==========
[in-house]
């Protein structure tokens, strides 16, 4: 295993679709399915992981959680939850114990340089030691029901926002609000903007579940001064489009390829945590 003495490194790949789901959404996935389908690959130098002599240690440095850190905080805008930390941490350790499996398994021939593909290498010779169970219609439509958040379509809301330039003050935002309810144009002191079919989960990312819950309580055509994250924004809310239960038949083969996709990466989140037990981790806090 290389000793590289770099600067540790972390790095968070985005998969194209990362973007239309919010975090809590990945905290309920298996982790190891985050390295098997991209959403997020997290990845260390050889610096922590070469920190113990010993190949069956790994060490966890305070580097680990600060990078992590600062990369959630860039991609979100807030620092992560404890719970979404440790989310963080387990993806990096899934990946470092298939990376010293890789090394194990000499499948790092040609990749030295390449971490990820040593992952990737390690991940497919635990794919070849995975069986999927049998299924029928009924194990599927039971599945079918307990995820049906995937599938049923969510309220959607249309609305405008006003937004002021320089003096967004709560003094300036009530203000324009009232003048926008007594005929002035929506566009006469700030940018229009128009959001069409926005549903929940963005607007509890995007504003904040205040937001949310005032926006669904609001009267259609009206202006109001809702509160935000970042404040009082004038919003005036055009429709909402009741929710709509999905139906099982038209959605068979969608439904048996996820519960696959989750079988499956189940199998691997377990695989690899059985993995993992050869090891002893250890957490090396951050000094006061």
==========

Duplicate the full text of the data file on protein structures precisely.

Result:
[in-house]
């Protein structure tokens, strides 16, 4: 295993679709399915992981959680939850114990340089030691029901926002609000903007579940001064489009390829945590 003495490194790949789901959404996935389908690959130098002599240690440095850190905080805008930390941490350790499996398994021939593909290498010779169970219609439509958040379509809301330039003050935002309810144009002191079919989960990312819950309580055509994250924004809310239960038949083969996709990466989140037990981790806090 290389000793590289770099600067540790972390790095968070985005998969194209990362973007239309919010975090809590990945905290309920298996982790190891985050390295098997991209959403997020997290990845260390050889610096922590070469920190113990010993190949069956790994060490966890305070580097680990600060990078992590600062990369959630860039991609979100807030620092992560404890719970979404440790989310963080387990993806990096899934990946470092298939990376010293890789090394194990000499499948790092040609990749030295390449971490990820040593992952990737390690991940497919635990794919070849995975069986999927049998299924029928009924194990599927039971599945079918307990995820049906995937599938049923969510309220959607249309609305405008006003937004002021320089003096967004709560003094300036009530203000324009009232003048926008007594005929002035929506566009006469700030940018229009128009959001069409926005549903929940963005607007509890995007504003904040205040937001949310005032926006669904609001009267259609009206202006109001809702509160935000970042404040009082004038919003005036055009429709909402009741929710709509999905139906099982038209959605068979969608439904048996996820519960696959989750079988499956189940199998691997377990695989690899059985993995993992050869090891002893250890957490090396951050000094006061």